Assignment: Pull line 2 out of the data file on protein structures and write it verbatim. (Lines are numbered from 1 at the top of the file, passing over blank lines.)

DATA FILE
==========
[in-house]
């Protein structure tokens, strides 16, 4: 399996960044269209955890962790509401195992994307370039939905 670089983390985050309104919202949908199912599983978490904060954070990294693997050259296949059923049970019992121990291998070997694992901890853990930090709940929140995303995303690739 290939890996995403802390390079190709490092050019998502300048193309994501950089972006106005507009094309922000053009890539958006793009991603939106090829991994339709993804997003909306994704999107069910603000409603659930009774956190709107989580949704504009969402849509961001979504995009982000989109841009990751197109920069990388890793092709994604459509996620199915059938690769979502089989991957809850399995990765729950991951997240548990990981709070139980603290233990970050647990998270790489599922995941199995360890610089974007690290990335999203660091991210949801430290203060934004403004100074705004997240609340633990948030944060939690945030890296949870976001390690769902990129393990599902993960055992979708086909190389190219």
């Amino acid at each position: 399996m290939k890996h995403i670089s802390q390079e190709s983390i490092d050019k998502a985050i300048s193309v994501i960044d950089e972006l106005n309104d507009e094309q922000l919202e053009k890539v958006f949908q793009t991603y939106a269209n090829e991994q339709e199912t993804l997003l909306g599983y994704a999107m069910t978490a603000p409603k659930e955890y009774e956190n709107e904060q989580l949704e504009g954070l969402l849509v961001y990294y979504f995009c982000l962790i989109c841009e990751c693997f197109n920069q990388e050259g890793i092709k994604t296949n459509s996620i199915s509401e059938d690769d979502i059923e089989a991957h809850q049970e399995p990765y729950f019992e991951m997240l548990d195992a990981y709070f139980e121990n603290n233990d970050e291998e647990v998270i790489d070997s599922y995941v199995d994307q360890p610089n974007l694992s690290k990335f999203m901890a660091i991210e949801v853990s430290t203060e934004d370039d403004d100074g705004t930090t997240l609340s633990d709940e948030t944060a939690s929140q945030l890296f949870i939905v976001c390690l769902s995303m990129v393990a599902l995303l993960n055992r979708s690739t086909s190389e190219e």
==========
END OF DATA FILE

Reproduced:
């Protein structure tokens, strides 16, 4: 399996960044269209955890962790509401195992994307370039939905 670089983390985050309104919202949908199912599983978490904060954070990294693997050259296949059923049970019992121990291998070997694992901890853990930090709940929140995303995303690739 290939890996995403802390390079190709490092050019998502300048193309994501950089972006106005507009094309922000053009890539958006793009991603939106090829991994339709993804997003909306994704999107069910603000409603659930009774956190709107989580949704504009969402849509961001979504995009982000989109841009990751197109920069990388890793092709994604459509996620199915059938690769979502089989991957809850399995990765729950991951997240548990990981709070139980603290233990970050647990998270790489599922995941199995360890610089974007690290990335999203660091991210949801430290203060934004403004100074705004997240609340633990948030944060939690945030890296949870976001390690769902990129393990599902993960055992979708086909190389190219």